Shakespeare after Theory

Shakespeare after Theory

Shakespeare after Theory

Shakespeare after Theory


The most familiar assertion of Shakespeare scholarship is that he is our contemporary. Shakespeare After Theory provocatively argues that he is not, but what value he has for us must at least begin with a recognition of his distance from us.


We commend a study of the text of Richard III to those, if such there be, who imagine that it is possible by an exercise of critical skill to restore with certainty what Shakespeare actually wrote.

—W.G. Clark and W.A. Wright,

The Cambridge Shakespeare, 1864

I’ve always heard it can’t be done, but sometimes it doesn’t always work.

—Casey Stengel, 1964

Everyone seems to be doing it these days, or thinking about doing it, or most often—it is the nineties, after all—thinking about why he or she is not doing it. Editing, that is. Editing has suddenly become hot, or, if not exactly hot as an activity to undertake (it does, after all, involve a lot of very tedious, numbingly cold work), at least a hot topic (arguably the hot topic in Shakespeare studies) to debate. Never has the materiality of the texts we study seemed so compelling, so unavoidable, and so exhilaratingly problematic.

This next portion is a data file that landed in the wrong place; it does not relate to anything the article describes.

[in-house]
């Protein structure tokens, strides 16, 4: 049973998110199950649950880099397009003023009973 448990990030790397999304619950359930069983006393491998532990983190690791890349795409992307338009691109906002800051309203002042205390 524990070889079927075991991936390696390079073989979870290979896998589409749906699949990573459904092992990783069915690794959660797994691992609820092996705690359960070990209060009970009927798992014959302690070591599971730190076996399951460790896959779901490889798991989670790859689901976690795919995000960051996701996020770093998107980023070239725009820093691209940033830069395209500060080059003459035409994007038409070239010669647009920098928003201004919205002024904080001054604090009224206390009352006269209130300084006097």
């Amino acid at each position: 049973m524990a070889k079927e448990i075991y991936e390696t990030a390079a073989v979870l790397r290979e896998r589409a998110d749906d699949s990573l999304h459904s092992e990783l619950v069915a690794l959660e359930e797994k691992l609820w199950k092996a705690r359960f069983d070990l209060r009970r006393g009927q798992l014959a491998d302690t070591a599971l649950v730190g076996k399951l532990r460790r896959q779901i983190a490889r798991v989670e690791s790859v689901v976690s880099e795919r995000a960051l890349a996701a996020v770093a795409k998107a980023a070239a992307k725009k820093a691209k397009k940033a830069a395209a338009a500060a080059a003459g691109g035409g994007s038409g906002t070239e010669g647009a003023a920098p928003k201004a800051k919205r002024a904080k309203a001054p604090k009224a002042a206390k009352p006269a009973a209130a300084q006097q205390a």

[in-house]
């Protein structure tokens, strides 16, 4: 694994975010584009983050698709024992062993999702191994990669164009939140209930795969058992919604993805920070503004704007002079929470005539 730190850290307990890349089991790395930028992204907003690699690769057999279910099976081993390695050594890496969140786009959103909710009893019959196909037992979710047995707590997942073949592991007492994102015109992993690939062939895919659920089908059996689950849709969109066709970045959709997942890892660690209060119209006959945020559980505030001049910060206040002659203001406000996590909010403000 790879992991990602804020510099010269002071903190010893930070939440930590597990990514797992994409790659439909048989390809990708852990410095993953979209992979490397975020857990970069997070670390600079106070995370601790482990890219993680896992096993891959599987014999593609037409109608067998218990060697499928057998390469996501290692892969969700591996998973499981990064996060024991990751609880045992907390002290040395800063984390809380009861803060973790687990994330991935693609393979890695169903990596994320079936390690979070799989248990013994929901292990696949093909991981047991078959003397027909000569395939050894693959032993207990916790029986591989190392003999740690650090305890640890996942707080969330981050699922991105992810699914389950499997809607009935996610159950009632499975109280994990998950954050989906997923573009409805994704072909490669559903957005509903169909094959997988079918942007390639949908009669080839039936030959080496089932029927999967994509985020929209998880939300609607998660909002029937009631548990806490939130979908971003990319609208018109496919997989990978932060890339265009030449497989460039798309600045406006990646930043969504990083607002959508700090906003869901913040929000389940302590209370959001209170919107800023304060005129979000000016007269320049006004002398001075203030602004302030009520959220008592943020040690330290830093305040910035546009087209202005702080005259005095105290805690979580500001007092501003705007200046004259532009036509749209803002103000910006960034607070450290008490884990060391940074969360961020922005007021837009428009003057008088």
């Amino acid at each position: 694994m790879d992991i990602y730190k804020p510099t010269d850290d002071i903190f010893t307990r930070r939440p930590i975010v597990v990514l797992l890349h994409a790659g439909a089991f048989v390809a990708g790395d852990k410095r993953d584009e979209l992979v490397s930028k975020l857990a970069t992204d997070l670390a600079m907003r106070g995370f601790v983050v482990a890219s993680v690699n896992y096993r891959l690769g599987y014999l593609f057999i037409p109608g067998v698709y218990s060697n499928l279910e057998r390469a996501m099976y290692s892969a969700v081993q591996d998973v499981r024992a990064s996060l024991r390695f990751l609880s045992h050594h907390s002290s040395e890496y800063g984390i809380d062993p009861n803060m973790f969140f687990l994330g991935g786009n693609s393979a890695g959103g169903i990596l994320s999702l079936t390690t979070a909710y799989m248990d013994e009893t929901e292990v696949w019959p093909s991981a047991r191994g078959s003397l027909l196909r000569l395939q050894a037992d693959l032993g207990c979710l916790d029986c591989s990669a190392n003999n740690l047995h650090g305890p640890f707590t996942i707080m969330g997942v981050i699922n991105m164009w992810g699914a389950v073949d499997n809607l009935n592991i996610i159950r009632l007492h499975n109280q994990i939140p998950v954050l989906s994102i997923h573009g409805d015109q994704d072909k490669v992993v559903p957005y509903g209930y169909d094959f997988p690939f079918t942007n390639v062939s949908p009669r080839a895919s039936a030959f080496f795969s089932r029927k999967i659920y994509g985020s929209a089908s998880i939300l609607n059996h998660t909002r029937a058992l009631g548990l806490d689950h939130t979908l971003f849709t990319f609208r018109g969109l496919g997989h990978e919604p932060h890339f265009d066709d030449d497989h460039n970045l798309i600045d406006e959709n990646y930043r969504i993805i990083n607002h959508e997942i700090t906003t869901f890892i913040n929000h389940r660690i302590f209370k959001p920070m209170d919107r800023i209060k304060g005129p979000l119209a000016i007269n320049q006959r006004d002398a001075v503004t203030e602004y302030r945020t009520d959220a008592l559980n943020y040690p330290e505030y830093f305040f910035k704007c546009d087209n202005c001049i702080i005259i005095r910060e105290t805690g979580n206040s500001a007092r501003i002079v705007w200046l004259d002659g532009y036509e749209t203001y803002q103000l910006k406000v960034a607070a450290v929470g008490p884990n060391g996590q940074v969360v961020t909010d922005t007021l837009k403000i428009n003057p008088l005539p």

In no small part because the emergent electronic technology now

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